Crufts is perhaps the best known dog show in the world, and certainly within the UK. Hosted by the UK Kennel Club every March at Birmingham's NEC arena, Crufts is the largest annual dog show in the world, and runs for four days.The prestigious 'Best in Show' award at Crufts is hotly contested by competitors, with the winning dog achieving international fame and much publicity. Crufts is equally popular with competitors and spectators alike, with some 160,000 visitors passing through the NEC's doors over the course of the competition. Whether you're considering booking tickets for next year's Crufts show, want to know what it takes to compete, or are just interested in finding out more about this elite and internationally renowned dog show, we've got you covered. Read on to find out more!
The Crufts dog show was founded in 1886 by Charles Cruft, a dog biscuit manufacturer who travelled widely to dog shows both within the UK and internationally before deciding to host his own competition. Initially billed as 'The First Great Terrier Show,' the first Crufts competition listed 57 different classes and 600 entries in total. This show, which later became known as Crufts, went from strength to strength up until the death of Charles Cruft in 1938, after which his widow ran the competition for a further four years. The rights to host the show was eventually sold to The Kennel Club in 1942, and has been hosted and managed by The Kennel Club ever since.Today, around 28,000 dogs compete at Crufts every year, and the competition is televised and broadcast across the world.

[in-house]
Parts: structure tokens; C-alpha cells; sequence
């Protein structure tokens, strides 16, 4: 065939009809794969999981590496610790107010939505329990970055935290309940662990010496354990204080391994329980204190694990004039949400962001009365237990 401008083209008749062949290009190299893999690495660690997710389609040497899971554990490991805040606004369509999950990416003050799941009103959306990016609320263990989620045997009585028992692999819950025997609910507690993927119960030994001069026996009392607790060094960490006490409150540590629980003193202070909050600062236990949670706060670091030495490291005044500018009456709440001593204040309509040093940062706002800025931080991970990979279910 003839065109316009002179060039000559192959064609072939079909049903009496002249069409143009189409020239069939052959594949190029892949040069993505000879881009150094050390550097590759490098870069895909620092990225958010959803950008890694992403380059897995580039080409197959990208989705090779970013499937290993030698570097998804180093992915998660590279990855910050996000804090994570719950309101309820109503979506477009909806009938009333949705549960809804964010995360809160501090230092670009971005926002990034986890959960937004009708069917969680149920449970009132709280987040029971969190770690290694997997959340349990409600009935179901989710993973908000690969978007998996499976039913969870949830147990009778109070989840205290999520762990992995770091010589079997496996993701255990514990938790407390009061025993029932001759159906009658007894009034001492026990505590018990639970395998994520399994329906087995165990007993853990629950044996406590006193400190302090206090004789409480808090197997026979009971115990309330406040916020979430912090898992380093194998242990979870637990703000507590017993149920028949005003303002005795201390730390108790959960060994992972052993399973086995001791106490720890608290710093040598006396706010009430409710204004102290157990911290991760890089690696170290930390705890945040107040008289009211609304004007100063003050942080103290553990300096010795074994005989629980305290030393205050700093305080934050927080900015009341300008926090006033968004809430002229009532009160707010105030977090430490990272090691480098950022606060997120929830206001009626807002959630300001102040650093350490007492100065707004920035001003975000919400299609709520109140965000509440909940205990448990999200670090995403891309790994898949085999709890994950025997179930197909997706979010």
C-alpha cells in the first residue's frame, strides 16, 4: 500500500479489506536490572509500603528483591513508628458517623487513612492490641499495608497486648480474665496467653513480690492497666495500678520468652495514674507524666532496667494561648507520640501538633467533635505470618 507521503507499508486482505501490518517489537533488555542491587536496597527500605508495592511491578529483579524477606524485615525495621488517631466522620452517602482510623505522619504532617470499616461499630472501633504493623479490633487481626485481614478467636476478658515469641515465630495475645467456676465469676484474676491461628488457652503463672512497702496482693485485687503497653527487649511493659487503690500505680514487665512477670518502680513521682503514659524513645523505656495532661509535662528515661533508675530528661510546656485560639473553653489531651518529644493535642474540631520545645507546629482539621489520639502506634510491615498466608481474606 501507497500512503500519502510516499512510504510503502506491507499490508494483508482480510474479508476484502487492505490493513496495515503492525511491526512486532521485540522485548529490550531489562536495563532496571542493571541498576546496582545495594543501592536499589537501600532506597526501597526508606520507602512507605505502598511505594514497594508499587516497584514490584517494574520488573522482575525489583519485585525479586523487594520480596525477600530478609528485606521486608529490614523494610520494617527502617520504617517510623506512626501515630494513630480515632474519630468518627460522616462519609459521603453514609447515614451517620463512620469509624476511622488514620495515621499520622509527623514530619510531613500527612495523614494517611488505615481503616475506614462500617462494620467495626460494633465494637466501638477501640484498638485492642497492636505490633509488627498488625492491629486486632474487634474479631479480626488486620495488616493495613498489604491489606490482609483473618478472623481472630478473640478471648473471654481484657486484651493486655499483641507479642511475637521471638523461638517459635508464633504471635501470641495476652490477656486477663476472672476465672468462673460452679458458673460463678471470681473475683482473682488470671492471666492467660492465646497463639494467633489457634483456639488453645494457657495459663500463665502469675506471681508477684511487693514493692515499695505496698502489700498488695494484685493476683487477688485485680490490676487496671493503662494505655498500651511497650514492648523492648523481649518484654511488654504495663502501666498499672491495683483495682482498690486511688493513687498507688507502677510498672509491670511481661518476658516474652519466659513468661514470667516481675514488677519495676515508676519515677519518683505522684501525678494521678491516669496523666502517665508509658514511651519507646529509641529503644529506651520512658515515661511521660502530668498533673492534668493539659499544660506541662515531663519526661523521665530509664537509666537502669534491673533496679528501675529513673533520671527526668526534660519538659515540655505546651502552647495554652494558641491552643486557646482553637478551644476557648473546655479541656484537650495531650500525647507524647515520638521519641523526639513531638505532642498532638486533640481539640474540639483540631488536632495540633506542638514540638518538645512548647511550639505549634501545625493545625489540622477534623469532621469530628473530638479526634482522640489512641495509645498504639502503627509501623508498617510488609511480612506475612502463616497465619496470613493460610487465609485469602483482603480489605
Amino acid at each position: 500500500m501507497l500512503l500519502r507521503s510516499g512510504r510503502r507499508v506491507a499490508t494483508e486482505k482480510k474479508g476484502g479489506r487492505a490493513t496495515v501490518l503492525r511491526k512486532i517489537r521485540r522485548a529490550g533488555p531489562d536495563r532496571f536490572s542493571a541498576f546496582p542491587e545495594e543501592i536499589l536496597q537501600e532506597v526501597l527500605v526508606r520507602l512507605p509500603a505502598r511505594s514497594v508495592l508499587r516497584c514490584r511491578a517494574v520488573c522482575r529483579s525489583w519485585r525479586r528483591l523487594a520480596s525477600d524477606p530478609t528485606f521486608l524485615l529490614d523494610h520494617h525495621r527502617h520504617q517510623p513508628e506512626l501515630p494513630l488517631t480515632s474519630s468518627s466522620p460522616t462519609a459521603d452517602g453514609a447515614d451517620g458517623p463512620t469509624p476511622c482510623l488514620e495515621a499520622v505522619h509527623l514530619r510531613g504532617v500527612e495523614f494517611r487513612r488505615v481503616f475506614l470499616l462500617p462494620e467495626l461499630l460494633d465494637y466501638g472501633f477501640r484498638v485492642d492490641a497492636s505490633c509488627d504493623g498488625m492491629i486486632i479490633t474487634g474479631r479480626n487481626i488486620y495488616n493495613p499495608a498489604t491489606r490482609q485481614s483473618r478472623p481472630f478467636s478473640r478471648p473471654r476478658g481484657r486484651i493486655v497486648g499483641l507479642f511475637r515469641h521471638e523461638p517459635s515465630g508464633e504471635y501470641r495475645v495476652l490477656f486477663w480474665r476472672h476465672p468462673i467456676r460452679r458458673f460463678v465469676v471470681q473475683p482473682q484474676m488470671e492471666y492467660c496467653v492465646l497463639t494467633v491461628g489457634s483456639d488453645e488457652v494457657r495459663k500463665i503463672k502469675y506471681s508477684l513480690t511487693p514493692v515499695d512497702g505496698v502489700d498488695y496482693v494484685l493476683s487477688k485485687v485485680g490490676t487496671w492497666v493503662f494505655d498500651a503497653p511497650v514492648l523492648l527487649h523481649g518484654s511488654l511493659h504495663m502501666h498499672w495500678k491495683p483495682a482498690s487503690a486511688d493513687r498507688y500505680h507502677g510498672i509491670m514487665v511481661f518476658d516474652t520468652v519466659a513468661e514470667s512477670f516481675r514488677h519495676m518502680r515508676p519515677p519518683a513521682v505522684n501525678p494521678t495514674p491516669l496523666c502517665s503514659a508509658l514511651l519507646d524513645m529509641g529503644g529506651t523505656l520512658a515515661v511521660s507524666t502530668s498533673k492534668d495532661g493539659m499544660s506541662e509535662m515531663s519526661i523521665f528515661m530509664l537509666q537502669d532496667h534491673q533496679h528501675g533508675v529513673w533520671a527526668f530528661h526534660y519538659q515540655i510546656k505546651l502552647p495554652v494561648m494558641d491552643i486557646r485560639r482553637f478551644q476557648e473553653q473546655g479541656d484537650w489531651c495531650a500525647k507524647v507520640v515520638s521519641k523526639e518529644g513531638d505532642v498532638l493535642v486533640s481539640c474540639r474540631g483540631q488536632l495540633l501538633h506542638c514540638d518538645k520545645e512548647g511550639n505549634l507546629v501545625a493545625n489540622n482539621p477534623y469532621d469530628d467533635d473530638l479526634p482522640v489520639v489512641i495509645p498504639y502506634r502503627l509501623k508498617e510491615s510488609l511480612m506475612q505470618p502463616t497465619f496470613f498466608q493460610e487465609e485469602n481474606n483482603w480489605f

The basis and cornerstones of the Crufts dog show are the breed competition classes. The Kennel Club recognises seven different dog type groupings, and purebred dogs at Crufts compete in heats, first against dogs of their own specific sex and age in breed subsections, then against other dogs within their group, and finally against the winning dogs across the board for the prestigious title of Best in Show. The seven Kennel Club breed groupings consist of: